Liar Is a Big Fat Winner
- Thursday, February 07, 2002
Big Fat Liar - PG
Best for: All ages will enjoy this family-friendly movie.
What it's about: Jason Shepherd (Malcolm in the Middle's Frankie Muniz) is a popular kid with a bad habit: He lies to get his way, or to get himself out of trouble. Skateboarding to school one day, Jason accidentally collides with a limo carrying Hollywood producer Marty Wolf (Paul Giamatti). After the limo drops Jason off, he realizes he left an important assignment in the car, but no one believes his story.
A few months later, Jason sees a movie trailer and realizes the producer stole his story idea, but again, no one believes his claim. Jason decides to take matters into his own hands, heading to Hollywood with his best friend, Kaylee (Nickelodeon's Amanda Bynes), to claim his rightful credit, teach the crooked producer a lesson and ultimately face the worst side of his own personality. Amanda Detmer, Lee Majors, Lawrence Watson, Josh Rusin, Alex Breckenridge and Marisa Parker also star.
The good: This is a fun-filled, family-friendly story that delivers the kind of teen humor Muniz is known for on his television show. The talented star knows how to play the bright kid who outsmarts-most adults around him while still gaining sympathy from the audience. Giamatti is equally as accomplished at playing the obnoxious, self-important Hollywood producer who thinks he can manipulate the truth or circumstances without anyone noticing or caring.
The importance of honesty and trust, as well as a person's ethical character and behavior, are themes that make this movie worth taking your kids and teens to see.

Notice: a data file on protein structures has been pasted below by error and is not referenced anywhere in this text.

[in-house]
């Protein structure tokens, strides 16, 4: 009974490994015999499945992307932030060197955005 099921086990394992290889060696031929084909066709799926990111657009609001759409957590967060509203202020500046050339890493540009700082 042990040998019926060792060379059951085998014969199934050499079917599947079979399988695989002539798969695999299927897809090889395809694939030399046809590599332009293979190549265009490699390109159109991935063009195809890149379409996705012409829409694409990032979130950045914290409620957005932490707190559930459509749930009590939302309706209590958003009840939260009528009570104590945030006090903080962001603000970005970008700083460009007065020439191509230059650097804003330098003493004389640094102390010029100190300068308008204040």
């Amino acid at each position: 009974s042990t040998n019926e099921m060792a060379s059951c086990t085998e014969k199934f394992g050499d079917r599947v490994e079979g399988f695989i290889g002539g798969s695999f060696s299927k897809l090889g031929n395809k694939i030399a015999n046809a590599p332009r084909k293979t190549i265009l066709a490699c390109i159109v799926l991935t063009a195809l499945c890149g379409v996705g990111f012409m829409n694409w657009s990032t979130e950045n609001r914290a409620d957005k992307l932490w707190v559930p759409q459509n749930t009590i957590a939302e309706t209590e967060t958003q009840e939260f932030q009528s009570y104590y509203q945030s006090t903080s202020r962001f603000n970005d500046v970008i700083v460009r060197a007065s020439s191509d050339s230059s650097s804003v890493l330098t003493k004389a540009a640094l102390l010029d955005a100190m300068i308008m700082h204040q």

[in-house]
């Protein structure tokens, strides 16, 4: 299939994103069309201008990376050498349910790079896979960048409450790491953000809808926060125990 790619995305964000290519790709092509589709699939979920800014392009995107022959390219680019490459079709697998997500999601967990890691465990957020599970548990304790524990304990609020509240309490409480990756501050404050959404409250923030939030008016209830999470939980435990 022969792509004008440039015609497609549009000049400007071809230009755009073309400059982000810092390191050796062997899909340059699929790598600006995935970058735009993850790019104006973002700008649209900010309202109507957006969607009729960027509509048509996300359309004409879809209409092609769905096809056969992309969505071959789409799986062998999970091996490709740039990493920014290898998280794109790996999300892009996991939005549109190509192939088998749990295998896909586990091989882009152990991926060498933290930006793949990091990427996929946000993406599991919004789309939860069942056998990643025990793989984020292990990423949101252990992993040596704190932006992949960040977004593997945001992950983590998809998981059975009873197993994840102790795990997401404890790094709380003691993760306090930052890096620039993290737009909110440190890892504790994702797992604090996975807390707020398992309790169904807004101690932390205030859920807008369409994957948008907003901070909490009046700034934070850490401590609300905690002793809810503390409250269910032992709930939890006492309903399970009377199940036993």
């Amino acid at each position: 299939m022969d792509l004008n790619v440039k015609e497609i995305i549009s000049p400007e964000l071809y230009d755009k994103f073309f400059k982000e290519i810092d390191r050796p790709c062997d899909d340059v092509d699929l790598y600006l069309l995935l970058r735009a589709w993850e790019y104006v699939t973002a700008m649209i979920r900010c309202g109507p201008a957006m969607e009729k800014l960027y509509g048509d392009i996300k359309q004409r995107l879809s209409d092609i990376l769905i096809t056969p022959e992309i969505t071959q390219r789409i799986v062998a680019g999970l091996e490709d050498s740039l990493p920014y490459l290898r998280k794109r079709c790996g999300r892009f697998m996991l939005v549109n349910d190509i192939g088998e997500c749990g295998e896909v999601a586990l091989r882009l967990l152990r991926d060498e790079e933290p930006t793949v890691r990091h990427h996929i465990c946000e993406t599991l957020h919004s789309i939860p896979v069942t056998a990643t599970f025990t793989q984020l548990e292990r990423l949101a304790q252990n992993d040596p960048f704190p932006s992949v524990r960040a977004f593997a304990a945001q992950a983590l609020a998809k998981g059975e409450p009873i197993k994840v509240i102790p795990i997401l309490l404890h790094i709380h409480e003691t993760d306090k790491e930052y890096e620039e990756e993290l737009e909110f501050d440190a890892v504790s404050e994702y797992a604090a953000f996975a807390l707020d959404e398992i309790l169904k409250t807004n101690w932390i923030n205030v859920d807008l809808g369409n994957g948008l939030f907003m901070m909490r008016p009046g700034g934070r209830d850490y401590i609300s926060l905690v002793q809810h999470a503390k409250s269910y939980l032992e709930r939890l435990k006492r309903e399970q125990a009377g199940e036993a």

The last half of this movie is filled with adventurous chase scenes, a flood, a little martial arts and lots of adventure. The fact that this movie earned an award from FAB (film advisory board) for excellence in "quality family entertainment" makes it even more appealing and worth seeing.
The not-so-good: There are several scenes with pranks and pratfalls as well as lots of sarcastic comments and behavior. Since the characters pay the consequences for that behavior in the end, it has a redemptive theme and moral ending. The only scene that might cause some parents to squirm is when a spoiled birthday boy and his friends jump on a character, mistaking him for a birthday clown, and yell "Die clown, die!" That scene and other behavior (like young teens flying across the country by themselves to wreak revenge) should be discussed with your impressionable kids afterwards.
Offensive language: No cursing, just a few sarcastic comments that belittle, berate and "put down" a couple of characters.
Sexual situations: None
Violence: Pratfalls, pranks, a man gets pushed around by kids at a party, a man is mildly threatened by a tow truck.
Parental advisory: Parents will enjoy it as much as the kids, especially if you like the Malcolm in the Middle style of irreverent comedy. Younger kids may need to have certain mature issues explained to them.
Bottom line: This is an example of a fun-filled adventure story that kids and younger teens will relate to and parents will appreciate because of the underlying themes about telling the truth. This is a big fat winner for the whole family, and that's the truth!
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